Bengaluru, June 1: With summer temperatures soaring, the spectre of water scarcity looms large. As a possible solution to increase the availability of clean, potable water, researchers at the Indian Institute of Science (IISc) have developed a novel thermal desalination system which can work using solar energy.
The most common methods presently used for desalination are membrane-based reverse osmosis and thermal desalination. However, both consume a lot of energy.
“Thermal desalination systems work by heating saltwater and then condensing the resulting vapour to obtain freshwater. But the energy required for evaporation is usually obtained from either electricity or combustion of fossil fuels. An environmentally friendly alternative is using solar stills in which solar energy is employed to evaporate saltwater in large reservoirs and the vapour that condenses on a transparent roof is collected. However, during condensation, a thin layer of water forms on the roof, reducing the amount of solar energy that can penetrate the reservoir and therefore the system’s efficiency,” IISc said.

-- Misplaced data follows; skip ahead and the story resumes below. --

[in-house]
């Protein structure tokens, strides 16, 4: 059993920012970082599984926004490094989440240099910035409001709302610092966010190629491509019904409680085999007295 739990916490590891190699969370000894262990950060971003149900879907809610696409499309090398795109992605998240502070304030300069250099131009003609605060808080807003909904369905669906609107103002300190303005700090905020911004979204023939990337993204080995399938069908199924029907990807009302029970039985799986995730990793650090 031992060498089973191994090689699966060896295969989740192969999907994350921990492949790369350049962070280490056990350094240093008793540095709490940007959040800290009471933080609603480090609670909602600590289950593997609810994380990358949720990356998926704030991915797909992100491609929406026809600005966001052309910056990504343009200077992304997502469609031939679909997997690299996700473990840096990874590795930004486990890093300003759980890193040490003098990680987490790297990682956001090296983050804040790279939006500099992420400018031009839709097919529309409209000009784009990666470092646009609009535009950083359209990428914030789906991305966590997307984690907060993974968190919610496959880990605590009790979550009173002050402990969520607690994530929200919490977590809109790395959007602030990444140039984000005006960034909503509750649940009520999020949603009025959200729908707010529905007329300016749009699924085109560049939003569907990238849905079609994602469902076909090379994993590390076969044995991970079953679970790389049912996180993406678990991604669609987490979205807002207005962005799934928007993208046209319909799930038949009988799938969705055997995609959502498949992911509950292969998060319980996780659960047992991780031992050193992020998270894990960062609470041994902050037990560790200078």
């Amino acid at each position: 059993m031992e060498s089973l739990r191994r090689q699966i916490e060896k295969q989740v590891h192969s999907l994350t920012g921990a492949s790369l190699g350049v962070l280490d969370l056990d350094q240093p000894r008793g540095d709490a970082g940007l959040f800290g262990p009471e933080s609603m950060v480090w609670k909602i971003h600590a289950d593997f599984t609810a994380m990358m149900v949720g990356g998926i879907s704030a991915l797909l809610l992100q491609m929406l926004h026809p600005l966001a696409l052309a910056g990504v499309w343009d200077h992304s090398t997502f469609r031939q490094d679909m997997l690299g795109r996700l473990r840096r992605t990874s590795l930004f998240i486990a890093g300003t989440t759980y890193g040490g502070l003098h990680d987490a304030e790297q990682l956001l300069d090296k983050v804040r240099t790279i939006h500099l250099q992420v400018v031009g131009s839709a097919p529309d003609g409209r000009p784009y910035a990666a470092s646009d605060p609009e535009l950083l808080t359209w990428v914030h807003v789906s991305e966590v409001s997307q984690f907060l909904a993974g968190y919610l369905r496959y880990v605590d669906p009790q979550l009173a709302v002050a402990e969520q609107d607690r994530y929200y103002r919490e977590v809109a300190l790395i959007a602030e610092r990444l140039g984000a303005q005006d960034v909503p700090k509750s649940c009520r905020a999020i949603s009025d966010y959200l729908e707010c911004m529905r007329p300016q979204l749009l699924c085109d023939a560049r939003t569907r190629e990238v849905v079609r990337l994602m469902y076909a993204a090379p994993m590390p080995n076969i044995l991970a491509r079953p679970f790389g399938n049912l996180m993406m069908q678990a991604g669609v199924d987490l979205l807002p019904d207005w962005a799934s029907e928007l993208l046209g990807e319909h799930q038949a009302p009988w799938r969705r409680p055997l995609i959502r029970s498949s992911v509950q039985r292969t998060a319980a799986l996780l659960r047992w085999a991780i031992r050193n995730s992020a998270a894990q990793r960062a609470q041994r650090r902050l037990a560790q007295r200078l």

“As an alternative to such solar stills, the IISc team has developed a novel design for a solar-powered desalination unit that is more energy-efficient, cost-effective and portable, making it convenient to set up in areas with limited access to continuous electricity,” explained Susmita Dash, Assistant Professor in the Department of Mechanical Engineering and corresponding author of the study published in Desalination.
The setup,designed by Dash and her PhD student Nabajit Deka, comprises a reservoir of saline water, an evaporator, and a condenser enclosed within an insulating chamber to avoid heat losses to the ambient air.
Apart from seawater, the system can also work with groundwater containing dissolved salts as well as brackish water. It can be adjusted to align with the shifting positions of the sun during the day.
The researchers are currently working on scaling up the system and improving its durability, and increasing the volume of drinking water produced, so that it can be deployed for domestic and commercial use.